Thank you for a great video on Scotch, that really helped me get to know the points I should think about. As there is a trend in Germany to drink more and more gin, I would kindly ask you, if you can do a video on gin as well. Greetings from Freiburg!

Sehr geehrter Herr Schneider,

vielen Dank für Ihr hervorragendes Video über Scotch, dass endlich einmal im Gegensatz zu vielen anderen Videos die wichtigen Punkte auf der Suche nach dem passenden Scotch beleuchtet.
Da es derzeit zumindest in gewissen Kreisen in Deutschland die Tendenz gibt, statt anderen Spirituosen zum Gin zu greifen, möchte ich Sie höflich fragen, ob es vielleicht möglich wäre, dass Sie ein ähnliches Video auch über Gin aufnehmen. Unter Umständen könnte darin ja auch der eine oder andere Gin aus Deutschland vorkommen.

Viele Grüße aus Freiburg im Breisgau!

728Joe says:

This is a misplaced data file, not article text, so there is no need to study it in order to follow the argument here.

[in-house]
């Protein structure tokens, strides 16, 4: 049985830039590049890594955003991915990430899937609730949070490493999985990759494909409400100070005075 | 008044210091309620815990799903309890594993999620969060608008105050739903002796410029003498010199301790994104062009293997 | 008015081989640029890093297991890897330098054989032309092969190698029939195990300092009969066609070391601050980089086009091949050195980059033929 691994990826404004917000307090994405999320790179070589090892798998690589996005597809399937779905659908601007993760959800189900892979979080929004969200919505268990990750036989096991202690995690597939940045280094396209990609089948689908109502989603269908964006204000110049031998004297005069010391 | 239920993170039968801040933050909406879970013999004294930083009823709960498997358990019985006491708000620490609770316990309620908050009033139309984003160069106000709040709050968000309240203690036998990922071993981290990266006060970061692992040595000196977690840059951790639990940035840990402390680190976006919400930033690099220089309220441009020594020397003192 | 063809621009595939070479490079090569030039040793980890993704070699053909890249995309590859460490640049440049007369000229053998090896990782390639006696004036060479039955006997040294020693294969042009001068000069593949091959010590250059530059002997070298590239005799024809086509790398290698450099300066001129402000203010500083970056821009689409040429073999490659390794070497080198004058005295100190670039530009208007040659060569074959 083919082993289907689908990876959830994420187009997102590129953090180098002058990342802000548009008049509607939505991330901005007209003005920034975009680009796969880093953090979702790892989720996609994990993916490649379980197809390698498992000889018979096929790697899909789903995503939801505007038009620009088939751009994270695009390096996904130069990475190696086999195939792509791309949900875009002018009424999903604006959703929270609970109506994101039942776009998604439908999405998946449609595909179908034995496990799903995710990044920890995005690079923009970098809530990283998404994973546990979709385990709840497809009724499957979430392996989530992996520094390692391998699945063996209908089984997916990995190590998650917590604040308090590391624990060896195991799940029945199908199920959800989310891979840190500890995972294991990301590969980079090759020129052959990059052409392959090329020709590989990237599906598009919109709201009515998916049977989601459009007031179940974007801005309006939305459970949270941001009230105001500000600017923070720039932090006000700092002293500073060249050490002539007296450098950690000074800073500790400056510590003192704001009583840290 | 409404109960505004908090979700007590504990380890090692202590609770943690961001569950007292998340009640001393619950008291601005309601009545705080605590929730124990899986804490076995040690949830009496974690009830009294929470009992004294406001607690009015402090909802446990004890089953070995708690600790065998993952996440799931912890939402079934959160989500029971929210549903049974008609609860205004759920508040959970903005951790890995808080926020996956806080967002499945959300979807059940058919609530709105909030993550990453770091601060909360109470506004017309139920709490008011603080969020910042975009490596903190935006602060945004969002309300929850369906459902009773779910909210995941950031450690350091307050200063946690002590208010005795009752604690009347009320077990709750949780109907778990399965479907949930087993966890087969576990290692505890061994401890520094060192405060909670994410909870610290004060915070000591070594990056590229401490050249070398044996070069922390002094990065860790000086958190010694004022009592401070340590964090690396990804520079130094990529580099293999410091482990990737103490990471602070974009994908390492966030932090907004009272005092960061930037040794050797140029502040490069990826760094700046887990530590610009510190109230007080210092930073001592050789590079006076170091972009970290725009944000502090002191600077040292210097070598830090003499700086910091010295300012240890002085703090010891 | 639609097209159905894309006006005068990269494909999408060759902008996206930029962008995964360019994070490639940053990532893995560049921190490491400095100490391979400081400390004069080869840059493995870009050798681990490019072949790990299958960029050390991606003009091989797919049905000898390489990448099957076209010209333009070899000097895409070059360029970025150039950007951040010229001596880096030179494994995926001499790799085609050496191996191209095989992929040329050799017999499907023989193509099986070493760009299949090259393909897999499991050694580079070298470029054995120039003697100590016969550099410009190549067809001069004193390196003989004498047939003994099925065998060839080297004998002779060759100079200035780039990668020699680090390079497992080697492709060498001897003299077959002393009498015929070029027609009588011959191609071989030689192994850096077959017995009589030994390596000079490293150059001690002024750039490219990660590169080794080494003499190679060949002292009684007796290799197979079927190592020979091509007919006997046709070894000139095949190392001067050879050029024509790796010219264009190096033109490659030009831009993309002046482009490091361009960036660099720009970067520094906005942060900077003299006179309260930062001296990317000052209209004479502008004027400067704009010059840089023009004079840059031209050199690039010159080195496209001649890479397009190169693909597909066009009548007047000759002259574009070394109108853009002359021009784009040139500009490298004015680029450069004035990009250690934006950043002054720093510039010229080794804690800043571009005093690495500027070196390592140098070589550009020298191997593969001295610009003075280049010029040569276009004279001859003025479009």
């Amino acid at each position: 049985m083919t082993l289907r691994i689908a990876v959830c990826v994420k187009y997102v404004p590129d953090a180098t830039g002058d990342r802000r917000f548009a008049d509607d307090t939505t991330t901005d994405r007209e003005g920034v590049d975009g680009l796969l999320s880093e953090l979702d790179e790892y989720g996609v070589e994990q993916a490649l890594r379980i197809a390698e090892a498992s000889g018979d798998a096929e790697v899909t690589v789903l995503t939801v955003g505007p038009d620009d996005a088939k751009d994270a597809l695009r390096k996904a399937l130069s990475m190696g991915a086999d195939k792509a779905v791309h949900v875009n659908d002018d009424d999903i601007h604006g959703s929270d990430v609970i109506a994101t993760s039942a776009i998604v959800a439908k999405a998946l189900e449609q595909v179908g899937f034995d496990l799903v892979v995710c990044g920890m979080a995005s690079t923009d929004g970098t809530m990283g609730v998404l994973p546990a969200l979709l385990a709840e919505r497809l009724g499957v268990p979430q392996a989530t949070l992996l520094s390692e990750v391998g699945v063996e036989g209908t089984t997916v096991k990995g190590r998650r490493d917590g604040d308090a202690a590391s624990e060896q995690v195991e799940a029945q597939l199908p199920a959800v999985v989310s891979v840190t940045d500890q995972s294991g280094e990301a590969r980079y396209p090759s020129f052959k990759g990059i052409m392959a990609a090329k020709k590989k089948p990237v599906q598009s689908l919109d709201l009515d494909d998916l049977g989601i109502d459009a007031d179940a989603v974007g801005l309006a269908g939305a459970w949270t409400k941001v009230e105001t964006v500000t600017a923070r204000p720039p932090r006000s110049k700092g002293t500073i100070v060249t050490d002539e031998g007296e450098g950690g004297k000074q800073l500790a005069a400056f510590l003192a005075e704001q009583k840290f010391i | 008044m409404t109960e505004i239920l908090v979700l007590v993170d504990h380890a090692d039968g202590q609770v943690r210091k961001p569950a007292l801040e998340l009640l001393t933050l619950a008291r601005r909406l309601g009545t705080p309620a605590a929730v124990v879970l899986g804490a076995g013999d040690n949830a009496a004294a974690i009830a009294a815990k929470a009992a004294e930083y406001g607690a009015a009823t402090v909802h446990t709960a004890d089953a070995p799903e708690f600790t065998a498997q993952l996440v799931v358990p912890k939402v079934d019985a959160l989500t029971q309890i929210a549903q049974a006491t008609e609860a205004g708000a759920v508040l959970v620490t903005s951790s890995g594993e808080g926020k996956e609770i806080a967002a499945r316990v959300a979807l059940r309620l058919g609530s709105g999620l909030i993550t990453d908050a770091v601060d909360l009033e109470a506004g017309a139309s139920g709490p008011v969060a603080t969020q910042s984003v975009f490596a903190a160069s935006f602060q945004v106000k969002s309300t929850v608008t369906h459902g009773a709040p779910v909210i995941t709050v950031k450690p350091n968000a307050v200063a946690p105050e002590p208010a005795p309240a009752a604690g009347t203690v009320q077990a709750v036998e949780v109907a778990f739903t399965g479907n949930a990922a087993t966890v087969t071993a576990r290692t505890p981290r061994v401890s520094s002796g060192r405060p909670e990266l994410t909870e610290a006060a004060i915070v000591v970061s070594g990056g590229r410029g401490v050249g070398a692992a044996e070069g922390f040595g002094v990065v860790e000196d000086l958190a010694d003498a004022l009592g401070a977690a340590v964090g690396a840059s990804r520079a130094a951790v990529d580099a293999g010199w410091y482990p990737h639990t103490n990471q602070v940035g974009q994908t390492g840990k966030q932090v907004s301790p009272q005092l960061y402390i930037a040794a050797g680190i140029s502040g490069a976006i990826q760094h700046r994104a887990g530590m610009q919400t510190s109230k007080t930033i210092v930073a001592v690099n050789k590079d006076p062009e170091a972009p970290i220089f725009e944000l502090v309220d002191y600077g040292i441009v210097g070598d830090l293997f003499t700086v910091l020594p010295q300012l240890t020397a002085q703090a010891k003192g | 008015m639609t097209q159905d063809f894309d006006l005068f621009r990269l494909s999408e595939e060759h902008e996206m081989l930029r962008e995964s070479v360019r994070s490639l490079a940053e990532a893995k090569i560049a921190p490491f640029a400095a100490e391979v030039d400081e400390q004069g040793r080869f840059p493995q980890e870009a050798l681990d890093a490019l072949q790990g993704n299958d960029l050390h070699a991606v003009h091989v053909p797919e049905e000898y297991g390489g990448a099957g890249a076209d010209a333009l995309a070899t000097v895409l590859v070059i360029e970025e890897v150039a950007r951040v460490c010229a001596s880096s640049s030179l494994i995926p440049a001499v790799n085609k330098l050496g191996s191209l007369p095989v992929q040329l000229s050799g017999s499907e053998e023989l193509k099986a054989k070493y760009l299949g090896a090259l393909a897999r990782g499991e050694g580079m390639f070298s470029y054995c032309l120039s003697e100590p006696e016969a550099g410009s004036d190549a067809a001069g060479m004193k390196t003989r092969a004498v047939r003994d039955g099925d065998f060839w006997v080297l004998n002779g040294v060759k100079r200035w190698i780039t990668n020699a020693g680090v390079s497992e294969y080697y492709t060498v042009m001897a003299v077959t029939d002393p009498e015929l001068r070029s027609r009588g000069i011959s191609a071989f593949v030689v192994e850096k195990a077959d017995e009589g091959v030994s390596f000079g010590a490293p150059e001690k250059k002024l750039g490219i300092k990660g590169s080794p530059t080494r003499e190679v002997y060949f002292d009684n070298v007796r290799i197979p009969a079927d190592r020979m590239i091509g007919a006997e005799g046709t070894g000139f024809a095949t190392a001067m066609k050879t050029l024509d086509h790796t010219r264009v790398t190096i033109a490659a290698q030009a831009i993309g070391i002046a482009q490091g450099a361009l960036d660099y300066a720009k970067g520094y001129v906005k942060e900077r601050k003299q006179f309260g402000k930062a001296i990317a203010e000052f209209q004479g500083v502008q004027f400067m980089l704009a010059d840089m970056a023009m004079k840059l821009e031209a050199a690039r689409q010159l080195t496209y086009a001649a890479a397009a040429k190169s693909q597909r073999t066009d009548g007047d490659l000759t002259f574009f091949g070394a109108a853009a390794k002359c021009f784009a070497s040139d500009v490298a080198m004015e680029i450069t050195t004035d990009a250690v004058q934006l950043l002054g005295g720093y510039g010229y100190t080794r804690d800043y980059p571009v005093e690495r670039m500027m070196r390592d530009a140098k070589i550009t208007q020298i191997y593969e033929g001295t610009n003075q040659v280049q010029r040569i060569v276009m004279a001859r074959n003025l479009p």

I love Scotch!

nohabs15 says:

How about a pairing video with cigars and or food

william jc says:

just stopped by for some education .

John Kiunke says:

It seems like the pitch of your voice changes from video to video!

Scott Hall says:

Thank you for making this video!

James Dillman says:

If you want to earn a PhD in Scotchdrinking, see ralfiedotcom’s videos. He’s entertaining as well.

Wanderer in the Dust says:

I love the concern this man’s voice holds for fellow gentlemen. Makes me both admire him and laugh out loud.

lmbanonyt says:

High quality vid

SteelWarrior115 says:

Im pretty sure scotch requires used casks

MrEmahony says:

Known for pure, soft water sources >> shows pictures of the sea. No no no 😛

Joonas Kojo says:

I prefer bourbon

Miguel Guila says:

I am on a Gentleman’s Gazette marathon. There is just so much information on this channel. Keep up the great work Sven. May you not run out of contents.

stephen fernald says:

Great video. Confirmed Glenmorangie man here.